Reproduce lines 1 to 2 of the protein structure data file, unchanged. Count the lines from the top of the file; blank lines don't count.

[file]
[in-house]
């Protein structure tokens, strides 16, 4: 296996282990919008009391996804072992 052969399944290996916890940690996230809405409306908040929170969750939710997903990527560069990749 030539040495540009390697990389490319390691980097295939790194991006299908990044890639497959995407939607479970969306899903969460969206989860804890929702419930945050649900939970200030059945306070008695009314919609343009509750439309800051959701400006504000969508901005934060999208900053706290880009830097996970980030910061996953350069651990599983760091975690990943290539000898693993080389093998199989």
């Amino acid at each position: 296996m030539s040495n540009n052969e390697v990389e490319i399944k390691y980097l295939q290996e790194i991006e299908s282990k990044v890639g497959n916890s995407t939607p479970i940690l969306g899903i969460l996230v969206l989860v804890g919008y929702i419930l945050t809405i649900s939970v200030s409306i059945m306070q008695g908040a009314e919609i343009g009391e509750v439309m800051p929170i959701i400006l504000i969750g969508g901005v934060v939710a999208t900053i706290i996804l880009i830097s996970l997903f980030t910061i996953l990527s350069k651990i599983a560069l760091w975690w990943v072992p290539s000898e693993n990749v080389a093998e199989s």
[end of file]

[in-house]
């Protein structure tokens, strides 16, 4: 296996282990919008009391996804072992 052969399944290996916890940690996230809405409306908040929170969750939710997903990527560069990749 030539040495540009390697990389490319390691980097295939790194991006299908990044890639497959995407939607479970969306899903969460969206989860804890929702419930945050649900939970200030059945306070008695009314919609343009509750439309800051959701400006504000969508901005934060999208900053706290880009830097996970980030910061996953350069651990599983760091975690990943290539000898693993080389093998199989």